Competition policy is an important, if contested, area of government-business interaction. At its broadest, it is the use of government laws or regulations to force or encourage competition to occur in the private marketplace. Competition policy can be defined as ‘those policies and actions of the state intended to prevent certain restraints of trade by private firms’ (Doern, 1995, p. xi). Without competition policy, its advocates argue, firms would collude; behave in a predatory manner or merge with competitors, all with the aim of reducing competition and keeping prices and profits high. Competition policy operates at the very border between government and business, with government action being intimately concerned with the operations of the market. Its role can become controversial, with businesses not always particularly happy with the way competition authorities go about their work. Not surprisingly, businesses and business groups often object to the results of particular cases and to restrictions on their freedom of action.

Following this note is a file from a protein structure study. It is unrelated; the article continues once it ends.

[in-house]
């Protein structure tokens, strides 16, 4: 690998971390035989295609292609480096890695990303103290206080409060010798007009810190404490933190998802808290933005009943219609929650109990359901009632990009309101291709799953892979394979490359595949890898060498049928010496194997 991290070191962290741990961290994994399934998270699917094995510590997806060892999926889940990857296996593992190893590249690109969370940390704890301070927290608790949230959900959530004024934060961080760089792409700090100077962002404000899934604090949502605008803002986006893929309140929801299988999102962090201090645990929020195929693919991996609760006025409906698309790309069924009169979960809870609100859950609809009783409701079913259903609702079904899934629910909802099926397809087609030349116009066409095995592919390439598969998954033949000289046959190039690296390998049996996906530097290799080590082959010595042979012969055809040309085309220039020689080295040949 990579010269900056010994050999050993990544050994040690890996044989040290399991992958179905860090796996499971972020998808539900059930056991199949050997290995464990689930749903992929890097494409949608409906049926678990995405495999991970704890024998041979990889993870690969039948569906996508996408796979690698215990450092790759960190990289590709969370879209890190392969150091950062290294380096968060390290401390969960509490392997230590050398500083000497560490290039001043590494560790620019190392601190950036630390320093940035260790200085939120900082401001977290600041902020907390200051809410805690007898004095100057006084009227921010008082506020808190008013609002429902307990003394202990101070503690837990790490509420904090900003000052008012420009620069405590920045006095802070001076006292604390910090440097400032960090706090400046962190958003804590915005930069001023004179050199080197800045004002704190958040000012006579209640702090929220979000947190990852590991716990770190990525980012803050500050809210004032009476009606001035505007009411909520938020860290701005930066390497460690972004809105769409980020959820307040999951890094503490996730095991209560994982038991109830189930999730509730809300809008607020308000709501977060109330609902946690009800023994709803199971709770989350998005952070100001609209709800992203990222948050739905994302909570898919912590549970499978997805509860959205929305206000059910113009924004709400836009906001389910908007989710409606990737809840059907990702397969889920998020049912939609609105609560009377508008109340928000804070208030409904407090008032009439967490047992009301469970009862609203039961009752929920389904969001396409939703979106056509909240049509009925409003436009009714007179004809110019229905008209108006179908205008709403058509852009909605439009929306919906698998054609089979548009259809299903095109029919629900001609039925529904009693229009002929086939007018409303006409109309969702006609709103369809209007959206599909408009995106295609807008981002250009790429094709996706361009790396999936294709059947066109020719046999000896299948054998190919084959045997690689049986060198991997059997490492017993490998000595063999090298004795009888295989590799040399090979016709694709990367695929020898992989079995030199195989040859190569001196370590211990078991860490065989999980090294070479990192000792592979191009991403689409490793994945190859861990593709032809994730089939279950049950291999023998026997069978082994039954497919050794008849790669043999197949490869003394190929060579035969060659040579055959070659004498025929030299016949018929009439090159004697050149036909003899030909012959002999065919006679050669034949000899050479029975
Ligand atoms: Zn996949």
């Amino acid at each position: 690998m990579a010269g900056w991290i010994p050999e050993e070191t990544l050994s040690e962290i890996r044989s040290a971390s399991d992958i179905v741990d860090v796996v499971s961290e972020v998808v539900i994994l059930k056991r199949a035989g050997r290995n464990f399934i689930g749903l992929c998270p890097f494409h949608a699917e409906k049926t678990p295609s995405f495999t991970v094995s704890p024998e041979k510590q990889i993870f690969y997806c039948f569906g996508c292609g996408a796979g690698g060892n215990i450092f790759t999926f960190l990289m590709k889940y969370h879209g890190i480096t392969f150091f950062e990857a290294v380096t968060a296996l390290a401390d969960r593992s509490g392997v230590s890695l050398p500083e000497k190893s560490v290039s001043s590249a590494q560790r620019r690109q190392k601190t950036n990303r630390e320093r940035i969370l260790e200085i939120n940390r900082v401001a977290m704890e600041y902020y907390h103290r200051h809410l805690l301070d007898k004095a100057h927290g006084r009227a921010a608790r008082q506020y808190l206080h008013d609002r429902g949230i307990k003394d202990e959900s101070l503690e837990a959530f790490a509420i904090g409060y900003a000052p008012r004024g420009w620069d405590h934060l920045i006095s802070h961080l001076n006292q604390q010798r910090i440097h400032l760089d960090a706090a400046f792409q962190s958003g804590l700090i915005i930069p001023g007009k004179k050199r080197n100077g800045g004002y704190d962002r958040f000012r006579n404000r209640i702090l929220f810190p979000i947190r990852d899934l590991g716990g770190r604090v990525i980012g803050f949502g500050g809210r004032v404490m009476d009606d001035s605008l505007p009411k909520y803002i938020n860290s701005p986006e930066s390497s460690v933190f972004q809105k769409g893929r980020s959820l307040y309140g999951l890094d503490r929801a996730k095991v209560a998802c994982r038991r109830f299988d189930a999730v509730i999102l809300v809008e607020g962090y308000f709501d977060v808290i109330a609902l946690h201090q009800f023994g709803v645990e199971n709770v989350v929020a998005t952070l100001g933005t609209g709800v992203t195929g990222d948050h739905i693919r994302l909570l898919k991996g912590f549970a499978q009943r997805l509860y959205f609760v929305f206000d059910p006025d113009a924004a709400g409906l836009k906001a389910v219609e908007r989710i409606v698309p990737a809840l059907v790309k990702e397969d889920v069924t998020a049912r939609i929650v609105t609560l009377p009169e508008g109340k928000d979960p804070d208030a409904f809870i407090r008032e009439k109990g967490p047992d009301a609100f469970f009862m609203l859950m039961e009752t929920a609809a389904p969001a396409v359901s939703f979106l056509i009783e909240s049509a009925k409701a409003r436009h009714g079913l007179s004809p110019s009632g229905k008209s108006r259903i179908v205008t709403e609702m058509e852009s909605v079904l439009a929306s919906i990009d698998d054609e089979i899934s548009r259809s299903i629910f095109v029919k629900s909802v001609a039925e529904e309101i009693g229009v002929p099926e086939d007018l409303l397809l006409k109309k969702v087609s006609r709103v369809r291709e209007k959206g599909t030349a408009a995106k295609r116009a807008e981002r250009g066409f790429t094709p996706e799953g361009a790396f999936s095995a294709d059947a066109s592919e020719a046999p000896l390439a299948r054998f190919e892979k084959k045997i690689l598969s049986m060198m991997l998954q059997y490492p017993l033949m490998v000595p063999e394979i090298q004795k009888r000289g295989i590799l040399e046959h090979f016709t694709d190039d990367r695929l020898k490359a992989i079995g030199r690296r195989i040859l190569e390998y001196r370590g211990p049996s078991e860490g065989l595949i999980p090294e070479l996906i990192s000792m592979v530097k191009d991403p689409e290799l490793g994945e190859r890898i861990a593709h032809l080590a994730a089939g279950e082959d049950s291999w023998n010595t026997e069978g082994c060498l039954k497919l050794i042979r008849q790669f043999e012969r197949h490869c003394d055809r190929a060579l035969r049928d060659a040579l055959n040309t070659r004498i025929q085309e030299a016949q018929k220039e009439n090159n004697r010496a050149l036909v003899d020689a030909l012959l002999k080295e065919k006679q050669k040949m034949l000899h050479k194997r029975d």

Owen E. Hughes, Deirdre O’Neill

Chapter 6. Competitiveness

Abstract
Each year two significant reports on international competitiveness are published. One is the World Competitiveness Yearbook released by the International Institute for Management Development (IMD), a business school based in Lausanne, Switzerland. The other is the Global Competitiveness Report, published by the World Economic Forum (WEF), a Geneva-based foundation best known for its annual meetings of the rich and powerful. Prominently featured in both reports is a competitiveness index or ‘scorecard’, ranking selected countries on the basis of criteria broadly linked to economic performance. According to one observer, the concern with competitiveness, as exemplified by the production of these and other ‘scorecards’, has ‘spawned a large industry aimed at policy makers, analysts and enterprises … feeding an insatiable appetite for benchmarking competitive performance and providing guidelines for strategy’ (Lall, 2001, p. 1501).